I love seeing numbers splash all over the screen.
The other incentive for pulling off skillshots is that the points you earn are spent directly upgrading your weapons -- in some cases buying entirely new weapons. With each weapon you can pay to unlock its charge shot, upgrade its ammo capacity, and refill your ammunition. While the skillshot system can encourage you to find creative new ways to kill enemies, thus encouraging you to play the game in different ways, its downfall is that it can also encourage you to repeat the same skillshots over and over again once you find the most practical, efficient skillshots. If you're in a level with exposed electrical grids and you have a stream of baddies coming at you, the temptation will exist to just stand there and kick each one into the grid for an easy 100 points, rather than trying to set up a more elaborate skill shot that may not score any higher.
Skill points also become abundantly available to you, at least in normal mode, if you play the game with any semblance of intelligence, which can detract from your motivation to play the game well since upgrades can be so easily earned with only minimal effort. After a few hours, it felt necessary for me to bump the difficulty up to feel any sort of challenge, so for experienced gamers out there I'd recommend you start on at least hard mode. Alternatively, it would've been nice for there to be more possible upgrade paths to choose from, like upgrading your weapon's rate of fire or reload speed, or enhancing your slide ability somehow, or increasing your defenses. About two-thirds of the way through the game, I just ran out of things to spend my skillpoints on, and so the dropkits became largely useless, glorified ammo crates.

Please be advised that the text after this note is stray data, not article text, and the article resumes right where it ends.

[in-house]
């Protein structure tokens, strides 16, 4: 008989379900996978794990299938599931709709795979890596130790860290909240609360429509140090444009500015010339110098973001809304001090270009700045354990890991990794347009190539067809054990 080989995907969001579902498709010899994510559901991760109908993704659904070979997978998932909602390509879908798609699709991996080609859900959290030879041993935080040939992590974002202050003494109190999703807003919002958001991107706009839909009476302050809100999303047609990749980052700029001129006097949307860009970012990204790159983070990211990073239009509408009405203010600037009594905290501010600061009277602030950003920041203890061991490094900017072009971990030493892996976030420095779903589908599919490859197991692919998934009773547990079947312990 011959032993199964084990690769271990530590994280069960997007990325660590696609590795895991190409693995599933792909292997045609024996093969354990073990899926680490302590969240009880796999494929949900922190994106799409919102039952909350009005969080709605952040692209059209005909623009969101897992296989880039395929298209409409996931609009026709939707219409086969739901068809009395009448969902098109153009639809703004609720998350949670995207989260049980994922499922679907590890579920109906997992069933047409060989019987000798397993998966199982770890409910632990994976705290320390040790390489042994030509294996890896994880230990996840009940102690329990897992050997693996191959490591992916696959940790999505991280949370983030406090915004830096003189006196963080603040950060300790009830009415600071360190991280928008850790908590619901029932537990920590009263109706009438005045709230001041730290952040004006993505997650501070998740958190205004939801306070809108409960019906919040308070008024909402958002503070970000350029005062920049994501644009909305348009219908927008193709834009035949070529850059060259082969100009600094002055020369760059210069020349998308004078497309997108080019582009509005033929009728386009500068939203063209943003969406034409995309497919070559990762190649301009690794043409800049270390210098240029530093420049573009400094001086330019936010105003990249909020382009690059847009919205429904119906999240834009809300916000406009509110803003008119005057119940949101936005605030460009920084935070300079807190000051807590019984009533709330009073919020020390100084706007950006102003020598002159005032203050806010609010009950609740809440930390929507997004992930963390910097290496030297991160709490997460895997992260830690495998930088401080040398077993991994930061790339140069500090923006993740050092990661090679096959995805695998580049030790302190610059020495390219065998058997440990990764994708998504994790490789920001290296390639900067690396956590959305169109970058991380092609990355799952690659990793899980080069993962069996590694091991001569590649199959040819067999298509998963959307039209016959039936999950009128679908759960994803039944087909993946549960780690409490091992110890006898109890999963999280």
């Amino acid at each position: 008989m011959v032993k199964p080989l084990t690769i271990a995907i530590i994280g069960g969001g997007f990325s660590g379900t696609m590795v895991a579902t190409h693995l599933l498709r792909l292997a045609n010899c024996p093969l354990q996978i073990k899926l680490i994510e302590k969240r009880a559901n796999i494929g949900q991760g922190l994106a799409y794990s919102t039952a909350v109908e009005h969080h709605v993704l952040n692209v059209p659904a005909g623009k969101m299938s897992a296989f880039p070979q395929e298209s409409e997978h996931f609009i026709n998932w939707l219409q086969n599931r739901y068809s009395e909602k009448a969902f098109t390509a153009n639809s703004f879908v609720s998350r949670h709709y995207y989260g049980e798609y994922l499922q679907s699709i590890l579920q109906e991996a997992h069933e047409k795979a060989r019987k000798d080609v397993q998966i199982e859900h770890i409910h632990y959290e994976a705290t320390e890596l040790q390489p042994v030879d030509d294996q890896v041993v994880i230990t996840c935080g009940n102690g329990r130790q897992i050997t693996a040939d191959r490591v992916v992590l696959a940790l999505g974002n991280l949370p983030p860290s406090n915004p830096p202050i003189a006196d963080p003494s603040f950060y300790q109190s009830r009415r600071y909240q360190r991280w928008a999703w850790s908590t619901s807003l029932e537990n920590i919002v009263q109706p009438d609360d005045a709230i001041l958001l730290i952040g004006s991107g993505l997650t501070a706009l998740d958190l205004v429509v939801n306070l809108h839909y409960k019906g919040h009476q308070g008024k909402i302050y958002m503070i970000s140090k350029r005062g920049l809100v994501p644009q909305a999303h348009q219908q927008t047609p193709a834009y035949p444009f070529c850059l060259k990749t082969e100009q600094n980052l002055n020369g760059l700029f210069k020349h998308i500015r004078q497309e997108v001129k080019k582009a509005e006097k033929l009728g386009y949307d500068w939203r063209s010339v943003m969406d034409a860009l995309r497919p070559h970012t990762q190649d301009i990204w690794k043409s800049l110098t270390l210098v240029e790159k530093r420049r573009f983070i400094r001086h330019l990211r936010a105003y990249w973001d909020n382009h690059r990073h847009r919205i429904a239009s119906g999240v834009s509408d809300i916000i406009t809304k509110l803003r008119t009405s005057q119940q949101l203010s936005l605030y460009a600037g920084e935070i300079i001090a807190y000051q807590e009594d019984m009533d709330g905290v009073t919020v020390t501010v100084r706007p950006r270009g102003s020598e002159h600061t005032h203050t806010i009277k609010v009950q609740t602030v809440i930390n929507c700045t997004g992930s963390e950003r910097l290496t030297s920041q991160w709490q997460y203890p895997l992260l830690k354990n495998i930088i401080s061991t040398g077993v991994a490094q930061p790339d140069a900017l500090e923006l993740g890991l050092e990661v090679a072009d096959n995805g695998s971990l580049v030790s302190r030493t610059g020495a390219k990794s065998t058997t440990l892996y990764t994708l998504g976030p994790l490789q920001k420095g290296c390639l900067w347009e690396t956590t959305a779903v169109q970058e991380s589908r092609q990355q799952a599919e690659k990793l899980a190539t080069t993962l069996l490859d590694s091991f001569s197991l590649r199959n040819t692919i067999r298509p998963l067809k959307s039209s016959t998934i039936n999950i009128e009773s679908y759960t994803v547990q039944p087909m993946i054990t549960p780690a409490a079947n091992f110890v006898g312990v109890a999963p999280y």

Each level has something unique to offer to the experience. The game starts out on the planet's rocky cliffs and then takes you into the resort areas, then into a family vacation park while Disco Inferno plays in the background, then underground into sewers and into a mining facility, among many other locations. The amount of scenic variety is enough to keep things fresh throughout the entire game, but the levels introduce new gameplay mechanisms as well, such as one level that plays like a rail shooter, or another that lets you remotely control a giant mechanical monster.